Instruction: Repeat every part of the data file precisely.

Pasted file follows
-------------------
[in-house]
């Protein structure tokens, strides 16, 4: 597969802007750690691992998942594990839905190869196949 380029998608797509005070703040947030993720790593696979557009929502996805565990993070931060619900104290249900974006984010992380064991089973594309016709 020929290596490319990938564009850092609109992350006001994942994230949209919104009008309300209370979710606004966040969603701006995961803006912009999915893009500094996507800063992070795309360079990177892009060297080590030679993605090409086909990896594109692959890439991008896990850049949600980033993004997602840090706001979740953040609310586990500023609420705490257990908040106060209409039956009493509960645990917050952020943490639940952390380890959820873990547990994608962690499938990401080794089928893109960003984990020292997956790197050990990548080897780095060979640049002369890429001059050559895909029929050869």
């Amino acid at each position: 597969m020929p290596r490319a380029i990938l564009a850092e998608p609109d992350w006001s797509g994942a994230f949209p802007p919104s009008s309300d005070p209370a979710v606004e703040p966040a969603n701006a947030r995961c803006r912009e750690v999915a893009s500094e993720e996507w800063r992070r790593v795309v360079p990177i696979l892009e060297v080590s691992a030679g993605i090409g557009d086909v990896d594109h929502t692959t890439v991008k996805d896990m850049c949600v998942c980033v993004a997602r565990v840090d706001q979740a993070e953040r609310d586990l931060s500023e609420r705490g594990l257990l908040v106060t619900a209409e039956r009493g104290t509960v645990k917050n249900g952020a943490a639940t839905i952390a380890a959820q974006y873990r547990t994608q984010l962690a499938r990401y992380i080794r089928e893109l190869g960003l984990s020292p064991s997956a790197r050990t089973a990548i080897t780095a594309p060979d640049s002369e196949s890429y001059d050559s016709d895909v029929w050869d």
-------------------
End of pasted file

[in-house]
């Protein structure tokens, strides 16, 4: 597969802007750690691992998942594990839905190869196949 380029998608797509005070703040947030993720790593696979557009929502996805565990993070931060619900104290249900974006984010992380064991089973594309016709 020929290596490319990938564009850092609109992350006001994942994230949209919104009008309300209370979710606004966040969603701006995961803006912009999915893009500094996507800063992070795309360079990177892009060297080590030679993605090409086909990896594109692959890439991008896990850049949600980033993004997602840090706001979740953040609310586990500023609420705490257990908040106060209409039956009493509960645990917050952020943490639940952390380890959820873990547990994608962690499938990401080794089928893109960003984990020292997956790197050990990548080897780095060979640049002369890429001059050559895909029929050869």
């Amino acid at each position: 597969m020929p290596r490319a380029i990938l564009a850092e998608p609109d992350w006001s797509g994942a994230f949209p802007p919104s009008s309300d005070p209370a979710v606004e703040p966040a969603n701006a947030r995961c803006r912009e750690v999915a893009s500094e993720e996507w800063r992070r790593v795309v360079p990177i696979l892009e060297v080590s691992a030679g993605i090409g557009d086909v990896d594109h929502t692959t890439v991008k996805d896990m850049c949600v998942c980033v993004a997602r565990v840090d706001q979740a993070e953040r609310d586990l931060s500023e609420r705490g594990l257990l908040v106060t619900a209409e039956r009493g104290t509960v645990k917050n249900g952020a943490a639940t839905i952390a380890a959820q974006y873990r547990t994608q984010l962690a499938r990401y992380i080794r089928e893109l190869g960003l984990s020292p064991s997956a790197r050990t089973a990548i080897t780095a594309p060979d640049s002369e196949s890429y001059d050559s016709d895909v029929w050869d």